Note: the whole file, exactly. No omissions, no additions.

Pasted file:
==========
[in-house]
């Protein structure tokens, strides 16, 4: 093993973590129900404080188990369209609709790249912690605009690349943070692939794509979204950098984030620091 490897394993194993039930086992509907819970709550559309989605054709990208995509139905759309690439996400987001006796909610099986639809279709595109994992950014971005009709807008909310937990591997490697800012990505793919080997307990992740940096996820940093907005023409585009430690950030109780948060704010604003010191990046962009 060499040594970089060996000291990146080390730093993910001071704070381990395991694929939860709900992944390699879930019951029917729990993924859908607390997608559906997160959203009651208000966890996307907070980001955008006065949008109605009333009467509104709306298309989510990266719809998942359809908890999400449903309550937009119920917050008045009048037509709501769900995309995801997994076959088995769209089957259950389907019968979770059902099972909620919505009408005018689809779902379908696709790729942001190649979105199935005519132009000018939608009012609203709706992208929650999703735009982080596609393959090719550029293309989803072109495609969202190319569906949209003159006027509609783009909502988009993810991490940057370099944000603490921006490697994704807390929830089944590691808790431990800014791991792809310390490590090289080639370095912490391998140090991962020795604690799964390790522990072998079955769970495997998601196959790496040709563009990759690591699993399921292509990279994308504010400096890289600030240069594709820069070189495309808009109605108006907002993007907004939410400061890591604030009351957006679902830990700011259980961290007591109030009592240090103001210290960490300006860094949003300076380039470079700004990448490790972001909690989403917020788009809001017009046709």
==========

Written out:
[in-house]
């Protein structure tokens, strides 16, 4: 093993973590129900404080188990369209609709790249912690605009690349943070692939794509979204950098984030620091 490897394993194993039930086992509907819970709550559309989605054709990208995509139905759309690439996400987001006796909610099986639809279709595109994992950014971005009709807008909310937990591997490697800012990505793919080997307990992740940096996820940093907005023409585009430690950030109780948060704010604003010191990046962009 060499040594970089060996000291990146080390730093993910001071704070381990395991694929939860709900992944390699879930019951029917729990993924859908607390997608559906997160959203009651208000966890996307907070980001955008006065949008109605009333009467509104709306298309989510990266719809998942359809908890999400449903309550937009119920917050008045009048037509709501769900995309995801997994076959088995769209089957259950389907019968979770059902099972909620919505009408005018689809779902379908696709790729942001190649979105199935005519132009000018939608009012609203709706992208929650999703735009982080596609393959090719550029293309989803072109495609969202190319569906949209003159006027509609783009909502988009993810991490940057370099944000603490921006490697994704807390929830089944590691808790431990800014791991792809310390490590090289080639370095912490391998140090991962020795604690799964390790522990072998079955769970495997998601196959790496040709563009990759690591699993399921292509990279994308504010400096890289600030240069594709820069070189495309808009109605108006907002993007907004939410400061890591604030009351957006679902830990700011259980961290007591109030009592240090103001210290960490300006860094949003300076380039470079700004990448490790972001909690989403917020788009809001017009046709």